State Sen. Thomas Kean, Jr., (R-Union) became minority leader just as a new band of hungry Republican legislators came up from the General Assembly to assume their Senate seats.
Another under 40 senator with statewide aspirations might send out at least back channel messages of panic in the face of a baseball roster’s worth of new GOP talent.
And indeed there have been some nose-to-nose moments in the last few months since Kean made caucus boss, notably between the patrician leader and the headstrong state Sen. Kevin O’Toole (R-Essex).
But according to his colleagues, the stoic Kean has generally met the onrush by embracing it; and has assumed a statesmanlike stance while tapping the scrappy skills honed by his freshmen senators in the lower house.
Keeping ethics reform central to his battle plan, he’s used O’Toole as a key liaison to the Assembly; state Sen. Jennifer Beck (R-Monmouth) as his state spending attack dog, and senators Bill Baroni (R-Mercer) and Sean Kean (R-Monmouth) as labor-friendly diplomats.
“Tom has done a terrific job,” says veteran Sen. Joseph Kyrillos (R-Monmouth). “He’s smart and skillful, with all of the right instincts to make New Jersey better. He’s brought in a new, really strong staff, and that coupled with a fresh new caucus has invigorated the Republican side in the Senate.”
Kean leans on Trenton newcomers as well: Sen. Steve Oroho (R-Sussex) is his go-to guy on economic issues, and Sen. Phil Haines (R-Burlington) is his expert on agriculture.
The minority leader says he also appreciates the way freshman Sen. Joe Pennacchio (R-Morris) highlighted conservative Republican issues on the U.S. Senate primary trail earlier this year, and relies on Sen. Kip Bateman (R-Somerset) and Sen. Chris Connors (R-Ocean), and veterans like Kyrillos.
“We have 17 people who are united as a caucus,” says Kean. “That doesn’t mean we will always have 17 people voting the same way. It means when people vote differently they will be able to understand how and why they are voting that way, and we can enhance that conversation in our caucus as well as with the Assembly.
“(Assembly Minority Leader) Alex DeCroce told me that in 19 years he doesn’t remember the Senate and Assembly Republicans working this well together,” says Kean.
Speaking on behalf of the Trenton GOP, the minority leader takes credit for beating Gov. Jon Corzine on toll roads, and for pressuring the governor to make $600 million in state cuts. He applauds a bipartisan effort to begin to reform the state pension system, an issue that Kean worked with state Sen. Stephen Sweeney (D-Gloucester).
“Clearly, policy like pension reform wouldn’t have been on the radar screen without the Republican side,” Kyrillos says.
Kean stops short of praising the governor for the budget cuts when he considers the $3.9 in schools construction borrowing, and new Council on Affordable Housing (COAH) regulations approved by the governor – two measures which bafflingly unravel the positive effects of Corzine’s budget, in the minority leader’s view.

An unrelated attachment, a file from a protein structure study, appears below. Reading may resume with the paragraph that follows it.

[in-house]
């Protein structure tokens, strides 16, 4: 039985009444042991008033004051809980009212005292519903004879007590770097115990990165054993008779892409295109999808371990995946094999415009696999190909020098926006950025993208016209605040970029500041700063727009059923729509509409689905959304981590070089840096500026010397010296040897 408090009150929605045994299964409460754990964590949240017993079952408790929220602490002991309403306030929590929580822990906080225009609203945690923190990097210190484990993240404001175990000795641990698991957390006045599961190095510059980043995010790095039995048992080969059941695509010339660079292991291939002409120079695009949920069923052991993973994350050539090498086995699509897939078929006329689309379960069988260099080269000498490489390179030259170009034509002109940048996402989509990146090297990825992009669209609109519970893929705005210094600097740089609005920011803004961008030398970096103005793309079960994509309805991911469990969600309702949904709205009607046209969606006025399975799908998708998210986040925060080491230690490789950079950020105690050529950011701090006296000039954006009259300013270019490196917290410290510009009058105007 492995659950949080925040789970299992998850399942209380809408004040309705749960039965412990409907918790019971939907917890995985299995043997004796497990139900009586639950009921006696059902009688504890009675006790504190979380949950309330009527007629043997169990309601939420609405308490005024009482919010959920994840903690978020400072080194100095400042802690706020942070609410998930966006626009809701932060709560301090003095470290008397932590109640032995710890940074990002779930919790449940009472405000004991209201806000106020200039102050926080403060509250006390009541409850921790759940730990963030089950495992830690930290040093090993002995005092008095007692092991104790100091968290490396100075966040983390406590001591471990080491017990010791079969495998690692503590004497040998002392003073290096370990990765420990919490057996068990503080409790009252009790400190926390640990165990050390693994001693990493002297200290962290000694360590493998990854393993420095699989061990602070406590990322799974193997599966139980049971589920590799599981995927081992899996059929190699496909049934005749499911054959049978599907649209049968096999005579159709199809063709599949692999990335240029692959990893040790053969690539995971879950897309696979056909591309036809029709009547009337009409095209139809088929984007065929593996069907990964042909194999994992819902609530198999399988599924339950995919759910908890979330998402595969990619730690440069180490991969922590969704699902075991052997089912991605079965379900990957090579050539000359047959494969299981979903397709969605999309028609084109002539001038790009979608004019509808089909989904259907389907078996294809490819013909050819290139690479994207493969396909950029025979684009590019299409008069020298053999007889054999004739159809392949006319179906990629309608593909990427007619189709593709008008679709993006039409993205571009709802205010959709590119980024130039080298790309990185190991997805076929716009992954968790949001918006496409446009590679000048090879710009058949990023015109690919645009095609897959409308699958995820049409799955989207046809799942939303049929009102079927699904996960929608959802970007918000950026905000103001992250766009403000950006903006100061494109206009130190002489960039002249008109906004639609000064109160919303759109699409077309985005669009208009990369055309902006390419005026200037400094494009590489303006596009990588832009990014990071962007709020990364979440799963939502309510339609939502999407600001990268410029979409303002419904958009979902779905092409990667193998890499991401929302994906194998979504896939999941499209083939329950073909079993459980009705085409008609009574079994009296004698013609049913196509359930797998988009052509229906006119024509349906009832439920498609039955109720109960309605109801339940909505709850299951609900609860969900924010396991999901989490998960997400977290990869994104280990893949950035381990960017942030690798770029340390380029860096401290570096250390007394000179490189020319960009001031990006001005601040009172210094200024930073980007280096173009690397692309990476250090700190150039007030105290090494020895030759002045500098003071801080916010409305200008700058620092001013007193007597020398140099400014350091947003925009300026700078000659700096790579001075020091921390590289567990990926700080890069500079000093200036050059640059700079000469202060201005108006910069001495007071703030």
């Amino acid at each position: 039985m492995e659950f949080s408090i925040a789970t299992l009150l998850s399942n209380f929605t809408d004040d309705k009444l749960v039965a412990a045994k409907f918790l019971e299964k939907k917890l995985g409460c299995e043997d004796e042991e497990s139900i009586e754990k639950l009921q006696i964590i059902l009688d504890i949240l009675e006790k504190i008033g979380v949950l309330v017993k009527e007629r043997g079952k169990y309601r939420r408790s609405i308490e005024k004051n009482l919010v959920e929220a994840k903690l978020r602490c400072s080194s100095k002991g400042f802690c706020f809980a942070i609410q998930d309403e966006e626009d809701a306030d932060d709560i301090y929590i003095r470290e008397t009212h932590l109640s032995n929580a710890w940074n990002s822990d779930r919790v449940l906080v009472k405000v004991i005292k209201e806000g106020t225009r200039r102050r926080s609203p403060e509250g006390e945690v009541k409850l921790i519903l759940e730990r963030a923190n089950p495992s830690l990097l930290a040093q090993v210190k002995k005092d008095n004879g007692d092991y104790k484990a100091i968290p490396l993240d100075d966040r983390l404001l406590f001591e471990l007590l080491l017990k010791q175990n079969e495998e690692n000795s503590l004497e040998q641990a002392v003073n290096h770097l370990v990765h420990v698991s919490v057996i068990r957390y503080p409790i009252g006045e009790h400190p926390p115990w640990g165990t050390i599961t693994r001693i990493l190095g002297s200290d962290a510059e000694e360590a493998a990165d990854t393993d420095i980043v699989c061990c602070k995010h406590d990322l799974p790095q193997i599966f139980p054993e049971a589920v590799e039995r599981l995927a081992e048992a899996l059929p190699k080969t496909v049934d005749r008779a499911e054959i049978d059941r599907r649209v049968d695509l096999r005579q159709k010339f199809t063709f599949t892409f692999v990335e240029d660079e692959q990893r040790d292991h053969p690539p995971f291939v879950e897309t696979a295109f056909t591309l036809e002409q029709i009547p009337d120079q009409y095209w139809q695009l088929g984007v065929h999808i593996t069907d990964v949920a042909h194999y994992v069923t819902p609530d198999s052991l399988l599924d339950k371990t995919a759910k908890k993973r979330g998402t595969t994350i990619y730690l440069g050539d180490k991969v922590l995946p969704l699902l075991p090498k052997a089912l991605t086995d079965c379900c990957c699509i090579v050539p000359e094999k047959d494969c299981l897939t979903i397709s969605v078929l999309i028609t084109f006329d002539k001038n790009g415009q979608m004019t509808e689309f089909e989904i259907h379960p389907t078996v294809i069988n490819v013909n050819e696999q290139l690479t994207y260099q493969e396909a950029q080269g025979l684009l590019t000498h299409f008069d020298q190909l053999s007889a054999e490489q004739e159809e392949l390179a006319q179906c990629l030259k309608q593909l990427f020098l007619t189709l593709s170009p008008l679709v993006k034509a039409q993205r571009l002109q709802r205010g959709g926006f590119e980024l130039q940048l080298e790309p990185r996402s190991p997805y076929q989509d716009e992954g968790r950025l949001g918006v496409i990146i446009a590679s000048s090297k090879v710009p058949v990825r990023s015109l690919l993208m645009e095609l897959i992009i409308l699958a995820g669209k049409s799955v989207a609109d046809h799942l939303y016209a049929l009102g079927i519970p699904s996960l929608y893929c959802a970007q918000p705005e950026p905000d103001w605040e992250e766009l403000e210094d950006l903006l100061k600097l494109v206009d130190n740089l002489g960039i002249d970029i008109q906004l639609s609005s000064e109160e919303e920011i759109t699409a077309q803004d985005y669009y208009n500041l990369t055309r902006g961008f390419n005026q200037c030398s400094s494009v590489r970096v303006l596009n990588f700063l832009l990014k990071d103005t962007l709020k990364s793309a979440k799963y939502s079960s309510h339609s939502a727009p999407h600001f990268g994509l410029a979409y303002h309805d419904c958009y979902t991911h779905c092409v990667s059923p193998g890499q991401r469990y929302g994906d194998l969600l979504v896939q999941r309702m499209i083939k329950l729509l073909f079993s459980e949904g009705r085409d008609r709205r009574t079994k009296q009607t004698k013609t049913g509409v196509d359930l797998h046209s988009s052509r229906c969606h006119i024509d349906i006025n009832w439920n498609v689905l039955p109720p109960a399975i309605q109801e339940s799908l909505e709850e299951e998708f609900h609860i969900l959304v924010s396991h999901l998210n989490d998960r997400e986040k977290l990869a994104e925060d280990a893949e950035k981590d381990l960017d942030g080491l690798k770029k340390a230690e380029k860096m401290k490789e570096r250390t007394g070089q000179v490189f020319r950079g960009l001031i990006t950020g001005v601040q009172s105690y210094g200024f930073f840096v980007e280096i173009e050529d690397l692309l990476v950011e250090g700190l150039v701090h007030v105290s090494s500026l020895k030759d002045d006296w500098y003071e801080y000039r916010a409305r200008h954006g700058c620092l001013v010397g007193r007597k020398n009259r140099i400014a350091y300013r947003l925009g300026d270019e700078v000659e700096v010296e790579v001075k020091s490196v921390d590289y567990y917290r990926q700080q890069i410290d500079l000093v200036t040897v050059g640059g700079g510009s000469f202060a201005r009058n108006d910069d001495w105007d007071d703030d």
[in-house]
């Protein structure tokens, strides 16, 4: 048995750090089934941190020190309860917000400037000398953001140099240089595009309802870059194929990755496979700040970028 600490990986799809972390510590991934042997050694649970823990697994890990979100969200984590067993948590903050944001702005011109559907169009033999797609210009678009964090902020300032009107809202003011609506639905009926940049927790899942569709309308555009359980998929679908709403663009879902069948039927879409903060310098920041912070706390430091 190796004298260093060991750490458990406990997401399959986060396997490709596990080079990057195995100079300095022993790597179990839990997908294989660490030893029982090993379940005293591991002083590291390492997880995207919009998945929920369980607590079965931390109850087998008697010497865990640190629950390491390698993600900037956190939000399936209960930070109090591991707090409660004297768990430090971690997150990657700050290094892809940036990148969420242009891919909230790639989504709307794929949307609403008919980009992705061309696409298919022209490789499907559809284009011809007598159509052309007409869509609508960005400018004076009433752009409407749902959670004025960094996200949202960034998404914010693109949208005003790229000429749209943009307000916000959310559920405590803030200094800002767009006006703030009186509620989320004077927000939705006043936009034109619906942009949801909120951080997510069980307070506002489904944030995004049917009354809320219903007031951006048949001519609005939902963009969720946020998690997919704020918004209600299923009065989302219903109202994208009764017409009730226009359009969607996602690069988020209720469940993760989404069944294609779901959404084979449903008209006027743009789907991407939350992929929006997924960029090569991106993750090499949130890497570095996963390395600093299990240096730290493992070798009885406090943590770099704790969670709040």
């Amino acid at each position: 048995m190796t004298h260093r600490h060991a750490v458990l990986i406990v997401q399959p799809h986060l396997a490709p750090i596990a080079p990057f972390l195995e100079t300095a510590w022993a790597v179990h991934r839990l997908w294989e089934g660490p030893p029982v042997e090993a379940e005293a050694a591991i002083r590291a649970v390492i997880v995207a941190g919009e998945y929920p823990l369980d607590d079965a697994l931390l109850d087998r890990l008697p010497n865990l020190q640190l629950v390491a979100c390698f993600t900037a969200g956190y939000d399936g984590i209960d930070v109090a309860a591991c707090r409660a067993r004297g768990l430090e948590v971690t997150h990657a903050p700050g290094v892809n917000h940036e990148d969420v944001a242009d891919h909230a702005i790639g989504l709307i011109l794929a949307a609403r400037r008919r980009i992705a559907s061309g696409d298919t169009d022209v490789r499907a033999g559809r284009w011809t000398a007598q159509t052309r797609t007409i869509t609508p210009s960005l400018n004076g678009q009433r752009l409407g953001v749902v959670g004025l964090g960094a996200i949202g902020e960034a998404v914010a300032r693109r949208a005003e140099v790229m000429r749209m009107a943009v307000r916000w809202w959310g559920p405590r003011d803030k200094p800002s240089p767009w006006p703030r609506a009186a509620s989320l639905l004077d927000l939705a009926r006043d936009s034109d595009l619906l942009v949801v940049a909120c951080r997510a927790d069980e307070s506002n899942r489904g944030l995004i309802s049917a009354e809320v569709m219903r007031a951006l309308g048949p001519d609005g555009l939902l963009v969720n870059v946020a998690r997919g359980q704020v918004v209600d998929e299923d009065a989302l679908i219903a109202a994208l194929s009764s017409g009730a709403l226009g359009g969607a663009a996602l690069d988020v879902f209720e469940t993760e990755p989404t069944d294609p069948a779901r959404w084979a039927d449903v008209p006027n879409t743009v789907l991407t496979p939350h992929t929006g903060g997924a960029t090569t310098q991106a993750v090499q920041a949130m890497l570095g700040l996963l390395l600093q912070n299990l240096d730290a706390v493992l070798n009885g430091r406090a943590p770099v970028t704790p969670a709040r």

“It’s disheartening that Gov. Corzine and the Democrats don’t trust the will of the voters,” says Kean. “Every child in the state should have access to public education, and we can work together to achieve that, but when the governor rushes through a $3.9 billion borrowing measure – that suddenly went from $2.5 to $3.9 billion – it’s a dismissal of the will of the people.”
Baroni agrees that the Democrats’ headlong pursuit of borrowing without demonstrating significant changes in the administration of schools construction, makes their plan dubious at best.
“They’re asking for $4 billion more when they still haven’t fixed the system, and the people of this state are tired,” says Baroni.
Now, as he observes the 7th Congressional District general election fundraising struggles of his senate minority leader predecessor, state Sen. Leonard Lance (R-Hunterdon) – Kean is quick to note Lance’s positive contribution on precisely the issue of state borrowing.
“It’s a testament to his effectiveness that the ballot question (no borrowing without voter approval) is the Lance amendment,” says Kean, who acknowledges that while a tough primary drained Lance financially, the veteran legislator would bounce back in time to beat Assemblywoman Linda Stender (D-Fanwood).
In the meantime, Kean himself appears to have bounced back from his 2006 statewide loss to Sen. Robert Menendez (D-NJ) with a caucus that is united behind him, and which favors applying those same pressure points he wants to continue to impose on the majority.
The next issue is the state’s Transportation Trust Fund.
Though where Kean can take his party in the face of an entrenched Democratic political machine still presents his bigger challenge.